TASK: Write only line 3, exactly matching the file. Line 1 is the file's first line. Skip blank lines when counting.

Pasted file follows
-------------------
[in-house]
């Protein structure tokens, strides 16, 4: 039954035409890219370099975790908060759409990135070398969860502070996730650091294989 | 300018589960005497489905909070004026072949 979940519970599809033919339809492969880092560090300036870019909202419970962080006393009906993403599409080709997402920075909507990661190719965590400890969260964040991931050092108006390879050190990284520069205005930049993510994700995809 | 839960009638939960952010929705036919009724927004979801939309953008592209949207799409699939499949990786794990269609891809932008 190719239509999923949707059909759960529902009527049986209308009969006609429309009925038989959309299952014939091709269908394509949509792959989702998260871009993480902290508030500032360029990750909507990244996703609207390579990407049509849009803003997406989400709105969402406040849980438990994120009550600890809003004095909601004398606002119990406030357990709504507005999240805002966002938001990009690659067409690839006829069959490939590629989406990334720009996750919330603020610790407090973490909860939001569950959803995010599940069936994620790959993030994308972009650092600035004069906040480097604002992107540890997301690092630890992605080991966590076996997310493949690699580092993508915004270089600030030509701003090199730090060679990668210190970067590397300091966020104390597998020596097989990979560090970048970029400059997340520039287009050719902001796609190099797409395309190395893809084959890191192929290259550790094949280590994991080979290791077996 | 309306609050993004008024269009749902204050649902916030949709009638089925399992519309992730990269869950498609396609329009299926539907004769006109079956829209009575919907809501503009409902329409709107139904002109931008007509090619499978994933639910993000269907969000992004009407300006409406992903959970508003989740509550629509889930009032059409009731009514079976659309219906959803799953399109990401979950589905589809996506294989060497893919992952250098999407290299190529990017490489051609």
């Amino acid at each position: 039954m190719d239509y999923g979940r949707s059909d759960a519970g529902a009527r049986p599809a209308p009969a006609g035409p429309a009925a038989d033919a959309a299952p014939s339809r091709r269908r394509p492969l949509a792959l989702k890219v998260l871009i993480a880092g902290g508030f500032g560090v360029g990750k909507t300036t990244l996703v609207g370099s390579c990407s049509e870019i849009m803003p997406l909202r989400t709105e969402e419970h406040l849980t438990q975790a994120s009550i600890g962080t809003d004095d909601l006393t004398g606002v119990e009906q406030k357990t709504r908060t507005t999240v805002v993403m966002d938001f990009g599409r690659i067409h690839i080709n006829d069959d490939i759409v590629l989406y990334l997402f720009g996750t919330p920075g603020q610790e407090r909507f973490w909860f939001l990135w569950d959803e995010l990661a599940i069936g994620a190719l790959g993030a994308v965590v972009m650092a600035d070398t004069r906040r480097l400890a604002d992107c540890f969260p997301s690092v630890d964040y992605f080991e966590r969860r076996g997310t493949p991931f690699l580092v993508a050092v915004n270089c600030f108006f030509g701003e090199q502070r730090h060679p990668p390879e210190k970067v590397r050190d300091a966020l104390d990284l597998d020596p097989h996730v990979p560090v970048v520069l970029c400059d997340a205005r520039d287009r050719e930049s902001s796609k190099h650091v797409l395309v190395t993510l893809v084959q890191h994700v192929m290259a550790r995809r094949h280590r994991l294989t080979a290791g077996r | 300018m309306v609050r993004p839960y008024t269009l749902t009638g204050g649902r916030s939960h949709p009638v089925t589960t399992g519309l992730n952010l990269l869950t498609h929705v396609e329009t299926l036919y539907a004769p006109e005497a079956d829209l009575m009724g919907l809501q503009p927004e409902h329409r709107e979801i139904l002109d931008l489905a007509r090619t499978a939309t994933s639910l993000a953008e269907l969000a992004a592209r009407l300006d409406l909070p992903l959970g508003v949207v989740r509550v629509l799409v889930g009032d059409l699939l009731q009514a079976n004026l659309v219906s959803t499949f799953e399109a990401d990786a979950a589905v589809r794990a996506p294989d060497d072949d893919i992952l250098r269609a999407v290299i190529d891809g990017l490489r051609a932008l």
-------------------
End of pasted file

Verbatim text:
């Amino acid at each position: 039954m190719d239509y999923g979940r949707s059909d759960a519970g529902a009527r049986p599809a209308p009969a006609g035409p429309a009925a038989d033919a959309a299952p014939s339809r091709r269908r394509p492969l949509a792959l989702k890219v998260l871009i993480a880092g902290g508030f500032g560090v360029g990750k909507t300036t990244l996703v609207g370099s390579c990407s049509e870019i849009m803003p997406l909202r989400t709105e969402e419970h406040l849980t438990q975790a994120s009550i600890g962080t809003d004095d909601l006393t004398g606002v119990e009906q406030k357990t709504r908060t507005t999240v805002v993403m966002d938001f990009g599409r690659i067409h690839i080709n006829d069959d490939i759409v590629l989406y990334l997402f720009g996750t919330p920075g603020q610790e407090r909507f973490w909860f939001l990135w569950d959803e995010l990661a599940i069936g994620a190719l790959g993030a994308v965590v972009m650092a600035d070398t004069r906040r480097l400890a604002d992107c540890f969260p997301s690092v630890d964040y992605f080991e966590r969860r076996g997310t493949p991931f690699l580092v993508a050092v915004n270089c600030f108006f030509g701003e090199q502070r730090h060679p990668p390879e210190k970067v590397r050190d300091a966020l104390d990284l597998d020596p097989h996730v990979p560090v970048v520069l970029c400059d997340a205005r520039d287009r050719e930049s902001s796609k190099h650091v797409l395309v190395t993510l893809v084959q890191h994700v192929m290259a550790r995809r094949h280590r994991l294989t080979a290791g077996r | 300018m309306v609050r993004p839960y008024t269009l749902t009638g204050g649902r916030s939960h949709p009638v089925t589960t399992g519309l992730n952010l990269l869950t498609h929705v396609e329009t299926l036919y539907a004769p006109e005497a079956d829209l009575m009724g919907l809501q503009p927004e409902h329409r709107e979801i139904l002109d931008l489905a007509r090619t499978a939309t994933s639910l993000a953008e269907l969000a992004a592209r009407l300006d409406l909070p992903l959970g508003v949207v989740r509550v629509l799409v889930g009032d059409l699939l009731q009514a079976n004026l659309v219906s959803t499949f799953e399109a990401d990786a979950a589905v589809r794990a996506p294989d060497d072949d893919i992952l250098r269609a999407v290299i190529d891809g990017l490489r051609a932008l």